- Is International Posture a predictor of Korean learners of English’s WTC and voluntary Frequency of L2 Communication in an overseas ESL environment?
- What are the relationships among the variables in International Posture and L2 Motivation, L2 Motivation and Communication Confidence, Communication Confidence and L2 WTC?
It is believed that as learners move through the language learning process, the variables underpinning L2 WTC are prone to development (Baker & MacIntyre, 2003). The context of language use, length of exposure, and participation in practical authentic communication situations are strong determining factors in considering this variation (Watanabe, 2013). Although previous studies have shown that L2 WTC and its related antecedents varied significantly over the study period (e.g. MacIntyre, Baker, Clément & Donovan, 2003; House, 2004; Cao, 2006), others have demonstrated no substantial change (e.g. Watanabe, 2013). Accordingly, further analysis of the present data looked at how the length of time spent in the overseas environment influenced the development of L2 WTC and its associated variables. While this was investigated to a certain degree in Yashima et al. (2004), their study focused more on satisfaction in and adjustment to the overseas environment over a short three week period, and how those variables related to L2 WTC and its antecedents. The present study wished to look at a more developmental aspect to the variables over a longer period.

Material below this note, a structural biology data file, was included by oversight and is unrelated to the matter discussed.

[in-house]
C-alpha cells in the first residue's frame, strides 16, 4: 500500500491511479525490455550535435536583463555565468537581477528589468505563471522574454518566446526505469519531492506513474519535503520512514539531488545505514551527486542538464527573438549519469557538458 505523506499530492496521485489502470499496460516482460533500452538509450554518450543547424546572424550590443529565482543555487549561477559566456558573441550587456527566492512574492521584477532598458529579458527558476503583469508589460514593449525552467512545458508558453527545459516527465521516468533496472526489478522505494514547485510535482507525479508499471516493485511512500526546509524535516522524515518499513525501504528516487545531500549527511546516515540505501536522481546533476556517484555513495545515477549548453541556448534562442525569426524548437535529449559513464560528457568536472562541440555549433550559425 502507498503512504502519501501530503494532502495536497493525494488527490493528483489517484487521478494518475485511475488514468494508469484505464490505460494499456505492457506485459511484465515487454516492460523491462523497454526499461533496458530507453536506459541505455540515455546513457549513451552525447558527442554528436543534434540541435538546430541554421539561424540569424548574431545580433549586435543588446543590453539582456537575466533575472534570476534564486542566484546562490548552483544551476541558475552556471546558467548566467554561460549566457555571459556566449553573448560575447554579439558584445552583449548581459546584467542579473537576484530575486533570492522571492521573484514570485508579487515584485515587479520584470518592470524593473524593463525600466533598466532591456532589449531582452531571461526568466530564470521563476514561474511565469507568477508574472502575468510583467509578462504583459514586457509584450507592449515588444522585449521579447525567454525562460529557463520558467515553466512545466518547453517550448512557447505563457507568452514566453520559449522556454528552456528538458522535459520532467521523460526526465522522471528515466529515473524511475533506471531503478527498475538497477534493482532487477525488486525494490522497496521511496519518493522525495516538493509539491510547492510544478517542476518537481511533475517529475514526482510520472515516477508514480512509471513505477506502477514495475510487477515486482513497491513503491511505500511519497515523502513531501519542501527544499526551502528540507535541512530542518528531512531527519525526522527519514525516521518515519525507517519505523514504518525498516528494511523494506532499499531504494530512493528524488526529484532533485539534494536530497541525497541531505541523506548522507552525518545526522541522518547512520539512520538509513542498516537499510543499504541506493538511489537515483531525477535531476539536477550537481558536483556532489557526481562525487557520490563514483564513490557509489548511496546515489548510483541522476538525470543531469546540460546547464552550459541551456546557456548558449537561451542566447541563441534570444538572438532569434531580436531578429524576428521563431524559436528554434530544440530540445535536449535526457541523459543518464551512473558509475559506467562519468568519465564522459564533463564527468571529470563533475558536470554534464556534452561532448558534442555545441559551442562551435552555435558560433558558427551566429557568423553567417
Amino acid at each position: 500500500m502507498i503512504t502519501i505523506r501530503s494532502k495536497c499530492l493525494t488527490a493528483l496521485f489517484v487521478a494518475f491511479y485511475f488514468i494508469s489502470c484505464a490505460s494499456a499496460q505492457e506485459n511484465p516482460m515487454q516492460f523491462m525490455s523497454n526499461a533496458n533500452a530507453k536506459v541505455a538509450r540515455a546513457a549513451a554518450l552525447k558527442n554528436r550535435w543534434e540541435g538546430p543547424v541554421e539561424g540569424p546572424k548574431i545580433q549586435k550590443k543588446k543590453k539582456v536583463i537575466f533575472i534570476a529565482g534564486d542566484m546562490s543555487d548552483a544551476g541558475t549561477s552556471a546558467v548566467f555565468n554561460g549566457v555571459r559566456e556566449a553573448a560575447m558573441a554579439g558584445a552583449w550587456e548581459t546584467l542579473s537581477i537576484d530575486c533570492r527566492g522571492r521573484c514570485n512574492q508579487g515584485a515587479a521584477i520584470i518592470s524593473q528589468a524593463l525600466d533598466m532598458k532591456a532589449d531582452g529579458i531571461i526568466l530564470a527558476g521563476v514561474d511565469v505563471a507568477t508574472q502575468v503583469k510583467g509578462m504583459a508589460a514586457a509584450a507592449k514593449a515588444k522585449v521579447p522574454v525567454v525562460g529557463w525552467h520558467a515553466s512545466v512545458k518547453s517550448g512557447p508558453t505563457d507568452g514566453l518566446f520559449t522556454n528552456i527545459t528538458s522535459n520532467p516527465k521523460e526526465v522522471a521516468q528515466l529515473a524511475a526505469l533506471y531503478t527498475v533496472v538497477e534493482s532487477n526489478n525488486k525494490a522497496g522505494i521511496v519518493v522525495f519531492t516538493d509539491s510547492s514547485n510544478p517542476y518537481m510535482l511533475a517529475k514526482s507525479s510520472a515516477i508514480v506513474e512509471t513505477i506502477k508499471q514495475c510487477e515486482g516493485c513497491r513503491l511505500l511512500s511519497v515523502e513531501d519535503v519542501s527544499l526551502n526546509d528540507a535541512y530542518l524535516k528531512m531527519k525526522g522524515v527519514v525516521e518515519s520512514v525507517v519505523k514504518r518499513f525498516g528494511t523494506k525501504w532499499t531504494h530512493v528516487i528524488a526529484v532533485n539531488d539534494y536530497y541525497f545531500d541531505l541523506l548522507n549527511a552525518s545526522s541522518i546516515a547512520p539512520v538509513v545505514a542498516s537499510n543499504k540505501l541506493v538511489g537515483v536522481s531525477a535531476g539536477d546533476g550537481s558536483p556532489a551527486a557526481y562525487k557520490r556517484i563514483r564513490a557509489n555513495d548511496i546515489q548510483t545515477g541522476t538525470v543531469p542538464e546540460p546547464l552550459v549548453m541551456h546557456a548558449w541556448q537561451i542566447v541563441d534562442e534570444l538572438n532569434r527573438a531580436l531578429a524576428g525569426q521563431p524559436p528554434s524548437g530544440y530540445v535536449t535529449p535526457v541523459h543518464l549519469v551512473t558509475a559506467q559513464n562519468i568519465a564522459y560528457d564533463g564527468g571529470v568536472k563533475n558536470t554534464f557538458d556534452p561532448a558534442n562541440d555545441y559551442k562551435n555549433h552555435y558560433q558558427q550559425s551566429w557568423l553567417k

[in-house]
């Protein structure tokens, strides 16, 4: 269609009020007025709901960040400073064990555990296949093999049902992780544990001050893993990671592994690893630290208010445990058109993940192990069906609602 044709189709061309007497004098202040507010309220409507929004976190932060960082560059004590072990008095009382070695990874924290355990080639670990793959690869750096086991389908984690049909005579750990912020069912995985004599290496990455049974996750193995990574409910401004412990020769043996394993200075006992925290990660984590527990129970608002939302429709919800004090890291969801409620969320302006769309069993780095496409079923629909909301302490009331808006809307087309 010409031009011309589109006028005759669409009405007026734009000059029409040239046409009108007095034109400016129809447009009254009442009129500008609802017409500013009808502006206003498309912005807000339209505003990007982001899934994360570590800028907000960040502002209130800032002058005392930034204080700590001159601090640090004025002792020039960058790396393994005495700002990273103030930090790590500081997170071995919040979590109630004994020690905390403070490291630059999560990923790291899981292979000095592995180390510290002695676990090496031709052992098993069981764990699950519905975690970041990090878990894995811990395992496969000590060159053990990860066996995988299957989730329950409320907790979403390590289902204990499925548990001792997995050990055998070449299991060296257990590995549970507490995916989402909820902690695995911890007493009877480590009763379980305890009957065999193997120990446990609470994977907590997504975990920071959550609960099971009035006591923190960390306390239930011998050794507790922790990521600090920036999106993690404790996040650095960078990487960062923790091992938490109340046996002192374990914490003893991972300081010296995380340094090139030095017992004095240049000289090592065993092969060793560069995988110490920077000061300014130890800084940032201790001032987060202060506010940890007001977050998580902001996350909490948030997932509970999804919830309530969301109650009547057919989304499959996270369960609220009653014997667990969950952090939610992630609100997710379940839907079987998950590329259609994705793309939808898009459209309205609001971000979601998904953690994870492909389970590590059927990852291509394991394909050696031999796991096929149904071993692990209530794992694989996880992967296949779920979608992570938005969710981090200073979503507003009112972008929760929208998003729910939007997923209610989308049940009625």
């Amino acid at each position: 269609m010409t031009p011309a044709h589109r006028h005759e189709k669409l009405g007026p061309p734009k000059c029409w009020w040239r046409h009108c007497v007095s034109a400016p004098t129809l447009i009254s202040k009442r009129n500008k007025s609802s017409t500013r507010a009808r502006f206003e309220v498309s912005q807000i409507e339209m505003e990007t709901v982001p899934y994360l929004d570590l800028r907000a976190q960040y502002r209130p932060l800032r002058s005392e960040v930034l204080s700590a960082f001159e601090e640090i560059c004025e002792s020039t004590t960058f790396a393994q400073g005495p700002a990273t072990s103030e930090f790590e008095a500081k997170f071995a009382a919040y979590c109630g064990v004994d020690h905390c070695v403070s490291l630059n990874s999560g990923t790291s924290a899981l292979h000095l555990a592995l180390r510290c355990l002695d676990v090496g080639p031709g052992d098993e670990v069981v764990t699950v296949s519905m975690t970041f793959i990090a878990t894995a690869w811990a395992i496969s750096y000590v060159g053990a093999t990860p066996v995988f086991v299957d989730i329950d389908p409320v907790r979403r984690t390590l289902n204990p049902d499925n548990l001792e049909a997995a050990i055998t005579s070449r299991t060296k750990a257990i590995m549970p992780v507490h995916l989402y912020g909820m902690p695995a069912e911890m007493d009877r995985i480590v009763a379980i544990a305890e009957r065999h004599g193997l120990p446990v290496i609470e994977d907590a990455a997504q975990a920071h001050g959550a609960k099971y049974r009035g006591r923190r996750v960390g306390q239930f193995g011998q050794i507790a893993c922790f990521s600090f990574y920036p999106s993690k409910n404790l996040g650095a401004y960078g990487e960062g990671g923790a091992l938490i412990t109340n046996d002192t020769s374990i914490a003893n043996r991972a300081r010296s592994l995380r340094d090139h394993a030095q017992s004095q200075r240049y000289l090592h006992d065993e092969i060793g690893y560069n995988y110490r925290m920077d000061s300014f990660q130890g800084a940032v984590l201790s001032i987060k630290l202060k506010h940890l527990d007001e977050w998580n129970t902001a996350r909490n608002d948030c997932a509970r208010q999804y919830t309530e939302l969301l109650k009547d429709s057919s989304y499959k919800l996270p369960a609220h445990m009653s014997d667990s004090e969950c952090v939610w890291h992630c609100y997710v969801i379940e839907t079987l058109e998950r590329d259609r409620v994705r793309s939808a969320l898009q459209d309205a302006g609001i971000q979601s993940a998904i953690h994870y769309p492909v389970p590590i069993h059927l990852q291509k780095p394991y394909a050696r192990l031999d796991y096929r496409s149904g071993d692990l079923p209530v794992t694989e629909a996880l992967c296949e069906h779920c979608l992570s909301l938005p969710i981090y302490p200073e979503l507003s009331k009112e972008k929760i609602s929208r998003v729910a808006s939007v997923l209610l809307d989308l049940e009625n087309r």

Yashima et al. (2004) examined students prior to departure and a second time at the end of three weeks abroad. It was shown that satisfaction gained from the sojourn experience was positively correlated with communication behavior; however, much of this L2 behaviour took place with host families, where the environment was conducive to and invited conversation with host family members. It was also shown that L2 anxiety was negatively correlated with a sense of adjustment to the new environment while perceived competence showed a negligible relationship. This may indicate that while L2 anxiety may wane due to increased exposure and positive feedback in the new environment, the three week study period may have been too short to capture a real sense of increased language competence on the part of the sojourners. Competence in language use may take longer to develop as learners gradually gain a better sense of their language skills over time. Examining learners within a context abroad over a longer period may give more insight into the developmental aspect of L2 WTC, its antecedents, and the relationships between these variables. Two questions were proposed: